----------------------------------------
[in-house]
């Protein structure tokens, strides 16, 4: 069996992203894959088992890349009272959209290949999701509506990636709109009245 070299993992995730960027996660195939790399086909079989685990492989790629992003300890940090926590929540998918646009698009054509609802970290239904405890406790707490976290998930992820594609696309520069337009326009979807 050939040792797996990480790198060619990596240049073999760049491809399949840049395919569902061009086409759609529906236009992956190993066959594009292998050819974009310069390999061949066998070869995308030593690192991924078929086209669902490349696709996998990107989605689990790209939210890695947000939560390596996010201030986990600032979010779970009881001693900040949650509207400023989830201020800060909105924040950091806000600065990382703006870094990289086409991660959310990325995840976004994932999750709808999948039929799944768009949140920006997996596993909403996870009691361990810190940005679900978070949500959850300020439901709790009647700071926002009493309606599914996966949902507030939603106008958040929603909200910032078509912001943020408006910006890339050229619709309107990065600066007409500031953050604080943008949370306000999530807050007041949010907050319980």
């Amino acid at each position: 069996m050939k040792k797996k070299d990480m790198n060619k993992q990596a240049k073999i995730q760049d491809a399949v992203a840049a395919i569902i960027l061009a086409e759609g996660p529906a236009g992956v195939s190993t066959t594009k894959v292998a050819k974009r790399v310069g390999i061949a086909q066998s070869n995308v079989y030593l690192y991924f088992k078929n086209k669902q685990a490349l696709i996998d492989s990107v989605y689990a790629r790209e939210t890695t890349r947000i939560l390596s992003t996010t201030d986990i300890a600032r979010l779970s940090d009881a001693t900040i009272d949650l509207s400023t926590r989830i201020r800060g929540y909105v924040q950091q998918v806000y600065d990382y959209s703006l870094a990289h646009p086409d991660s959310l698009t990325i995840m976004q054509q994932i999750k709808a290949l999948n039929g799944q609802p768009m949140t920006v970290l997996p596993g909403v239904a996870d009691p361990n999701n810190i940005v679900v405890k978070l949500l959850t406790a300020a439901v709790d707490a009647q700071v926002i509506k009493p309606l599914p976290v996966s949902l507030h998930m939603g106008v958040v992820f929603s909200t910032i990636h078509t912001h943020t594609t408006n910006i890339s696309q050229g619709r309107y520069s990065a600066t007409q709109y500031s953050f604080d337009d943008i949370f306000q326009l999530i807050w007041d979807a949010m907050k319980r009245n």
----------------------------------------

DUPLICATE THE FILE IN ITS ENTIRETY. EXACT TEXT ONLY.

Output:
[in-house]
């Protein structure tokens, strides 16, 4: 069996992203894959088992890349009272959209290949999701509506990636709109009245 070299993992995730960027996660195939790399086909079989685990492989790629992003300890940090926590929540998918646009698009054509609802970290239904405890406790707490976290998930992820594609696309520069337009326009979807 050939040792797996990480790198060619990596240049073999760049491809399949840049395919569902061009086409759609529906236009992956190993066959594009292998050819974009310069390999061949066998070869995308030593690192991924078929086209669902490349696709996998990107989605689990790209939210890695947000939560390596996010201030986990600032979010779970009881001693900040949650509207400023989830201020800060909105924040950091806000600065990382703006870094990289086409991660959310990325995840976004994932999750709808999948039929799944768009949140920006997996596993909403996870009691361990810190940005679900978070949500959850300020439901709790009647700071926002009493309606599914996966949902507030939603106008958040929603909200910032078509912001943020408006910006890339050229619709309107990065600066007409500031953050604080943008949370306000999530807050007041949010907050319980």
């Amino acid at each position: 069996m050939k040792k797996k070299d990480m790198n060619k993992q990596a240049k073999i995730q760049d491809a399949v992203a840049a395919i569902i960027l061009a086409e759609g996660p529906a236009g992956v195939s190993t066959t594009k894959v292998a050819k974009r790399v310069g390999i061949a086909q066998s070869n995308v079989y030593l690192y991924f088992k078929n086209k669902q685990a490349l696709i996998d492989s990107v989605y689990a790629r790209e939210t890695t890349r947000i939560l390596s992003t996010t201030d986990i300890a600032r979010l779970s940090d009881a001693t900040i009272d949650l509207s400023t926590r989830i201020r800060g929540y909105v924040q950091q998918v806000y600065d990382y959209s703006l870094a990289h646009p086409d991660s959310l698009t990325i995840m976004q054509q994932i999750k709808a290949l999948n039929g799944q609802p768009m949140t920006v970290l997996p596993g909403v239904a996870d009691p361990n999701n810190i940005v679900v405890k978070l949500l959850t406790a300020a439901v709790d707490a009647q700071v926002i509506k009493p309606l599914p976290v996966s949902l507030h998930m939603g106008v958040v992820f929603s909200t910032i990636h078509t912001h943020t594609t408006n910006i890339s696309q050229g619709r309107y520069s990065a600066t007409q709109y500031s953050f604080d337009d943008i949370f306000q326009l999530i807050w007041d979807a949010m907050k319980r009245n």